1. That’s my oven…
When making parent phone calls, it is easy to get caught up in chatting about everything from their children to the weather. You plan for a quick talk, and the next time you check your watch it has been 45 minutes! As teachers, it is so easy to do. After all- this is our passion! I know I could talk for hours and never even know it. (I am also a talker, so there is that…). Also, the reason we make phone calls in the first place is because working parents are often not available during our office hours, and some things we can’t just talk about over email. So we end up calling from home. Don’t get me wrong- I am happy to do so. In order to best serve my “kids”, I will gladly take some time out of my day to be able to connect with parents when I have their complete attention and cooperation. But I also can’t spend 45 mins. on the phone either. So over the years I have found a full proof plan. The oven! Set the timer for your desired amount of time you are willing to give to the conversation. Make the call and start the time. When the alarm goes off, simply say- “Oh- that’s my oven… I have to run”. Parents can’t keep talking over a beeping alarm…
2. Designated parent phone call template
I also have developed a phone call template that I have in my classroom as well as at home. After I finish a phone call, I immediately take notes on what was covered. I then place them in my record keeping binder. Taking detailed notes on phone calls and in class meetings are incredibly important. Having documentation of any interaction with parents covers you in case there is an issue brought up in any area. I have used this most frequently when I have a parent that insists they weren’t aware of something, and also when tracking behavioral concerns. To get a copy of my phone call template, click here.
3. Address labels
These have saved me SO much time in transcribing/doing double work! Just like above, having anecdotal documentation is imperative when tracking children throughout the year. I will jot down both kind and concerning behaviors. I keep about 5 sheets of labels at a time on a clipboard that I can take anywhere with me. I jot down the information throughout the day, and then when I have time, I peel the labels off of the clipboard and stick them onto designated paper in my record keeping binder. (At the beginning of the year I place 4 sheets of blank red paper under each person’s tab in my record keeping binder. That way I can just stick the labels on to the paper when I am ready.) If you would like the template I use, click here. It is compatible with these Avery products. 15664, 18664, 45464, 48264, 48464, 48864, 5164, 5264, 55164, 5524, 55264, 55364, 55464, 5664, 58164, 58264, 8164, 8254, 8464, 8564, 15264, 95940, 95905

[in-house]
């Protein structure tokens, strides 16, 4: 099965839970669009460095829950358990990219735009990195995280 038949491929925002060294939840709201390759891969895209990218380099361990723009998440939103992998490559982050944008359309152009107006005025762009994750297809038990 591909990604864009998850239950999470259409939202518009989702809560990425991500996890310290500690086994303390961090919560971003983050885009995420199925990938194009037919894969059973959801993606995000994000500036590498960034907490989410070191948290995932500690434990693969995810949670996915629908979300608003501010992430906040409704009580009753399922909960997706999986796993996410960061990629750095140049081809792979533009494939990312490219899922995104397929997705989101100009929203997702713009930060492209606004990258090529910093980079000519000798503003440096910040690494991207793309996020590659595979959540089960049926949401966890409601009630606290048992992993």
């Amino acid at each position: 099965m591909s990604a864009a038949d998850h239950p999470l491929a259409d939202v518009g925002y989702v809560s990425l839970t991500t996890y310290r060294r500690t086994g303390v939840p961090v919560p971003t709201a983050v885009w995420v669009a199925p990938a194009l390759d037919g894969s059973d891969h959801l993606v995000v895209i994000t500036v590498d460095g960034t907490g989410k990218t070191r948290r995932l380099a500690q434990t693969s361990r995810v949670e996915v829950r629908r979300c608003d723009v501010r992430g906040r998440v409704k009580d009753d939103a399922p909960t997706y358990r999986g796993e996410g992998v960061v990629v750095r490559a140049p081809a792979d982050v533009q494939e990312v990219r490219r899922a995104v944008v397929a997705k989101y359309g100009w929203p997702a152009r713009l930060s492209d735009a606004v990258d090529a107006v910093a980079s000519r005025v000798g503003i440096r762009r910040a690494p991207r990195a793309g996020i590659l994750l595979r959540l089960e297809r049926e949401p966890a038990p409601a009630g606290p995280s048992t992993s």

4. Folders in your inbox
Email is another form of communication that can get unruly real quick. The first thing I do at the start of the year is create a folder for each of my students. I also set up my account to BCC myself on my communication. Every time I get an email from a parent, I immediately send it to their student’s file. That way, you always have a running record of all communication from all parties in chronological order, and it makes it really easy to search for something should you ever need to. Once again- having all documentation handy and accessible takes the stress out of any issues that might arise.
5. Using a tool that you can access from anywhere
Having your parent information accessible from anywhere is invaluable. You never know when you will need to reach out to families. I always hated being out and about, or in the staff lounge, have something enter my head, and then not be able to act on it right away. Because we all know what happens… you get distracted with your shopping, you get pulled into somewhere else, or you simply loose that train of thought. Then you are sitting at your desk- trying desperately to remember what it was that you wanted to convey. This day and age everything is in the palm of your hand. I used to put all of my parents phone numbers into my contact list, but hated that it cluttered up my personal contacts. I also had access to my email on my phone- but I hated the way it worked. There are lots of different apps now that you can download to help with organization, and even specific to the classroom. I have tried many, but have ended up with Bloomz. It encompasses everything I need to be able to reach parents quickly and effectively. It organizes parent messages just like my email used to- without me having to do the set up work. I can send updates to the whole class, groups, or individuals easily. And it has so many other bonuses to help with organization of different areas of my teaching life. Bloomz easily manages calendars, volunteers, events, and even parent teacher conference sign ups. It will also send out reminders so parents don’t forget, a huge organization bonus! To check out Bloomz, visit www.bloomz.net.